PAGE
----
“In countries where people suffer and have a rough life, they dance as a necessity instead of as an option.” Choreographer and dancer Nacera Belaza was born in Algeria and raised in France from the age of five.
“When you have this kind of history, this very hard background, you don’t practice art for the same reasons,” she says.
“It’s not a luxury; you need it, to heal yourself. I know people in Algeria who say: ‘I had to dance, or I would die.’”
Belaza is a self-taught dancer who founded Compagnie Nacera Belaza in 1989. Since then, she has worked with dancers all over the world, and been awarded the coveted French Chevalier de l’ordre des Arts et des Lettres for devising a unique and genre-less form of movement, both as a dancer and as a choreographer.
However, this is not a distinction she is particularly keen on. To Belaza, choreography and dance shouldn’t be regarded as separate disciplines, but of two ways of
approaching the same material.
“It used to be one thing and people made it two things,” she says. “I can’t work with dancers who are just looking at what they do; I work with dancers who take responsibility for the whole piece, just like a choreographer. I need them to be conscious about where they are and where they are going.”
Belaza is preparing to present two Irish performances of an ensemble work featuring three Irish dancers, as well as dancers from Algeria, Morocco, the Netherlands and France.
The outcome of a three-year relationship with Ríonach Ní Néill’s Galway-based Corp_Real company, Creation 2018: Première Impression is a double bill comprised of one solo piece performed by Belaza and an ensemble piece for her international dancers.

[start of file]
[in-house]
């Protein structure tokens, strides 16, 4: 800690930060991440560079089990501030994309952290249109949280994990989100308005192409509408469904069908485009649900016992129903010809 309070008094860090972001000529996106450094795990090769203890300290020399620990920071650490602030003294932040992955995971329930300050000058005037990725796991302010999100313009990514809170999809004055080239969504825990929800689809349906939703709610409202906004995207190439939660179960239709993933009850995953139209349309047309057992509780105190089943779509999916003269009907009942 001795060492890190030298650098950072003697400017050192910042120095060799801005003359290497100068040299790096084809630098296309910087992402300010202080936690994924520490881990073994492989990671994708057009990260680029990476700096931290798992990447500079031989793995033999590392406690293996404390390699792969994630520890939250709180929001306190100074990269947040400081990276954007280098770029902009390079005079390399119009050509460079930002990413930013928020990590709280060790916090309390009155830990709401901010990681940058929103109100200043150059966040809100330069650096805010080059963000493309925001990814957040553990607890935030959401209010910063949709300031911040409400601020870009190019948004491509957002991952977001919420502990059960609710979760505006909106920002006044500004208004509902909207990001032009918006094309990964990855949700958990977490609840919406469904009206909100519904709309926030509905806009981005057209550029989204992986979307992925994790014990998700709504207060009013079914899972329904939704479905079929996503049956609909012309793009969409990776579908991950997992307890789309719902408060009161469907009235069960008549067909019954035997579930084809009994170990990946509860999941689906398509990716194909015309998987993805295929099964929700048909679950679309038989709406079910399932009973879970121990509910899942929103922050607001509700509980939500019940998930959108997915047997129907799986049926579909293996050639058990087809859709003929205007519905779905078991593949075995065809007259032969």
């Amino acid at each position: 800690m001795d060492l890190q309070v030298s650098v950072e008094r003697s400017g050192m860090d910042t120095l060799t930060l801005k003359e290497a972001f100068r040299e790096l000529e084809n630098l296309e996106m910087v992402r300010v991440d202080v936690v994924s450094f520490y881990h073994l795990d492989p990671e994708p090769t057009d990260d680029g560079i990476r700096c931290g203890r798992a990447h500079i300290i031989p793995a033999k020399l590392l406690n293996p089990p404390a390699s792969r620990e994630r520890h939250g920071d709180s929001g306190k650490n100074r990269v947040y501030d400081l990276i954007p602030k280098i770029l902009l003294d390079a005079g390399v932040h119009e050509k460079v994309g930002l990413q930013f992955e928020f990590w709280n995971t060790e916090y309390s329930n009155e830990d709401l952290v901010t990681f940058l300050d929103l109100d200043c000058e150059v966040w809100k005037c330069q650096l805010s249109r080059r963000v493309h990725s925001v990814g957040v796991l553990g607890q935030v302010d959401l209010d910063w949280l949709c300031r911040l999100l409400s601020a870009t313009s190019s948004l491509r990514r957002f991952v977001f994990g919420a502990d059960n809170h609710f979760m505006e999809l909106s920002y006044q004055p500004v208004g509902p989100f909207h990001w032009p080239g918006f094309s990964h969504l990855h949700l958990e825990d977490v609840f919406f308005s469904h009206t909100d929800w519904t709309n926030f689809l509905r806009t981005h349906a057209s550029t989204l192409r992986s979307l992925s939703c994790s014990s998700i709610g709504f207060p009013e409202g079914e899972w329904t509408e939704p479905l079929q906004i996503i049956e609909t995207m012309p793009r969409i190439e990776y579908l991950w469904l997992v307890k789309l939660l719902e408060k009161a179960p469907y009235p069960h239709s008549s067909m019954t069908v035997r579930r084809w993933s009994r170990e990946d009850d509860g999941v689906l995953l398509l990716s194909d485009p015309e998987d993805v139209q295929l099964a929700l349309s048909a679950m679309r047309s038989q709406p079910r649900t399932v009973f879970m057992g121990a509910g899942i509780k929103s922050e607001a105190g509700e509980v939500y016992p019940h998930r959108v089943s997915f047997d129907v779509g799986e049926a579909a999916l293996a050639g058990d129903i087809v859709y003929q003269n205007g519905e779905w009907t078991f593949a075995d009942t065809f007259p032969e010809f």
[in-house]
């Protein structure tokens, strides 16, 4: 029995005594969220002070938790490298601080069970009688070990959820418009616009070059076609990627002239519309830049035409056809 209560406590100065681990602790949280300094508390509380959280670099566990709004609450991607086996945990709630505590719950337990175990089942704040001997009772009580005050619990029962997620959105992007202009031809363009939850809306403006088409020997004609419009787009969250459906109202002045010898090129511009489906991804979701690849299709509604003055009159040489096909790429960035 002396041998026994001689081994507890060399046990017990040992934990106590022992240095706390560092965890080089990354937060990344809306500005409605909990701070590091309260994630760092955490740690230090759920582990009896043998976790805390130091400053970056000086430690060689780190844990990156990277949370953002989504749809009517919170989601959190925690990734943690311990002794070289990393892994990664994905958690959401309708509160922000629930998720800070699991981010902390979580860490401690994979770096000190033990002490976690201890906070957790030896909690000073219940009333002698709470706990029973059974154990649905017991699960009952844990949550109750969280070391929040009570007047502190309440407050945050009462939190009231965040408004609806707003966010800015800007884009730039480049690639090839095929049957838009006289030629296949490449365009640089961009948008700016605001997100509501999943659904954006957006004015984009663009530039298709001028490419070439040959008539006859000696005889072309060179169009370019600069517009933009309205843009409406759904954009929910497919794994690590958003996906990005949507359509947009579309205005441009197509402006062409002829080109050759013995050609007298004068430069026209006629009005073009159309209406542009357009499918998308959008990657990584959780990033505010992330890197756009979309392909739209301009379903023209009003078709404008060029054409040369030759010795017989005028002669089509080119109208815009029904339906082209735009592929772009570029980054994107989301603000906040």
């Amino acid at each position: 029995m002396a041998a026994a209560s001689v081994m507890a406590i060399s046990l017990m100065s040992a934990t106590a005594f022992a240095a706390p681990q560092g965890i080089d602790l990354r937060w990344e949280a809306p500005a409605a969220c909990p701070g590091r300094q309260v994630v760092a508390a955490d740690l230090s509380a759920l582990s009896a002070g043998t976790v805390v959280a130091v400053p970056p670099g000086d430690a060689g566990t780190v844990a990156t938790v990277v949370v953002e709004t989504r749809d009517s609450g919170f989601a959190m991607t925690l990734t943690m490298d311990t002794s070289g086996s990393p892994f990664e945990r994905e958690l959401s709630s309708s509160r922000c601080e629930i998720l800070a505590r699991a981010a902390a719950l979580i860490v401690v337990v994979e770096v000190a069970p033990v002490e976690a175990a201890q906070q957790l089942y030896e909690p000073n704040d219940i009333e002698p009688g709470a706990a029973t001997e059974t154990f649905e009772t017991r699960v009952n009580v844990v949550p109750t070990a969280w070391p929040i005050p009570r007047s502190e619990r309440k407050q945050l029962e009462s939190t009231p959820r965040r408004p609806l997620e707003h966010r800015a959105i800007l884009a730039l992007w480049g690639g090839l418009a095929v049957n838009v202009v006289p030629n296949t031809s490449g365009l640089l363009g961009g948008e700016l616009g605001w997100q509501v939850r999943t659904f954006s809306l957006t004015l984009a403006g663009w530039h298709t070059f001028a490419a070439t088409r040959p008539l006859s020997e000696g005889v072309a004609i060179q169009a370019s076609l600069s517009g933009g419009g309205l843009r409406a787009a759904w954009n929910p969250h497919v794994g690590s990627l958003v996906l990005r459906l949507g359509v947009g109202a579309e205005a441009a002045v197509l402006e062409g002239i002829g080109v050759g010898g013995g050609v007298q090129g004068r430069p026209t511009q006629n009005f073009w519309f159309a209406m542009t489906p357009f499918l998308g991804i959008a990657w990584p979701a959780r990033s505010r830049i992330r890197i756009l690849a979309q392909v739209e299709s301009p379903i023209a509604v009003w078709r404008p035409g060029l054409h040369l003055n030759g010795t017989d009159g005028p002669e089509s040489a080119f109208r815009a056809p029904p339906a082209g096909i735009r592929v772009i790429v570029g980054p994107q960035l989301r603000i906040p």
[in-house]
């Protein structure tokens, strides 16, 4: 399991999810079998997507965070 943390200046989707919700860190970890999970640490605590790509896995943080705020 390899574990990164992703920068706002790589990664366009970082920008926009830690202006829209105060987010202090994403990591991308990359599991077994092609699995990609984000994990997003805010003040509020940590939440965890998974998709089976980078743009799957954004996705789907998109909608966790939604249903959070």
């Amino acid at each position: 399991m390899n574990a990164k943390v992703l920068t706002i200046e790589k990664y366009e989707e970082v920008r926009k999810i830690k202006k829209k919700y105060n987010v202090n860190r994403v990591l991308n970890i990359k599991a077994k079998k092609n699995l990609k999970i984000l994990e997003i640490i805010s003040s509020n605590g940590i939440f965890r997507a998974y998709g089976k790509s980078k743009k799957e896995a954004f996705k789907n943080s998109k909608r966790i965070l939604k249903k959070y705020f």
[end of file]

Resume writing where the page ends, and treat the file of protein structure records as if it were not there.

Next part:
Having returned to Algeria in 2001, Belaza retains strong connections to the country and she says there are many links between Algerian culture and Irish culture that inform how her dancers work.
“Dance is a language that goes with the body and of course it has something to do with your culture and the way you talk,” she says.
Culture, she believes, has an impact on what she calls a dancer’s “inner dialogue”: The set of internal negotiations a dancer undergoes that informs how they move and the limits they reach in their bodies.
“People from some countries talk to themselves directly, with no compromise, no negotiation,” she says. “It’s not a rough way, it’s just direct. You really reach yourself. I have observed it happen in my work. I talk to myself this way to produce this work, and I look for this quality in the dancers I work with.”
As well as encountering this phenomenon in dancers from Egypt, Palestine, Tunisia and Algeria, Irish dancers she has worked with, she says, also have access to this direct inner dialogue.
The reason may have some basis in histories of suffering, oppression or colonisation, and her initial observation that dance becomes a necessity for cultures that have endured hardship.
She doesn’t feel the same about France, where she grew up and attended college. “In France, being an artist or a dancer is not a necessity,” she says. “It’s something you can do, or you can be a hairdresser instead, or whatever. It’s an option.”
For Belaza, whose work contains a primal power, informed by her self-taught background, remaining undefinable is a choice. Working with dancers with backgrounds in ballet, hip hop, contemporary and folk, she believes in dissolving boundaries, unlearning the constraints of individual dance disciplines: “You have to de-structure the habits of dancers to turn them into someone whose body is talking.”
“I really developed a very personal way of working,” she says. “When I look at a dancer, I look at the human, all my expectations, and not as a dancer and what he’s going to do with his body. I wanted to do classes like all the others, but my circumstances prevented me from doing so. Now I’m really glad.”
Compagnie Nacera Belaza’s double bill, Création 2018: première impression and L’infime takes place tomorrow at 8pm in the Firkin Crane, Cork, and next Wednesday at 8pm in the O’Reilly Theatre, Dublin.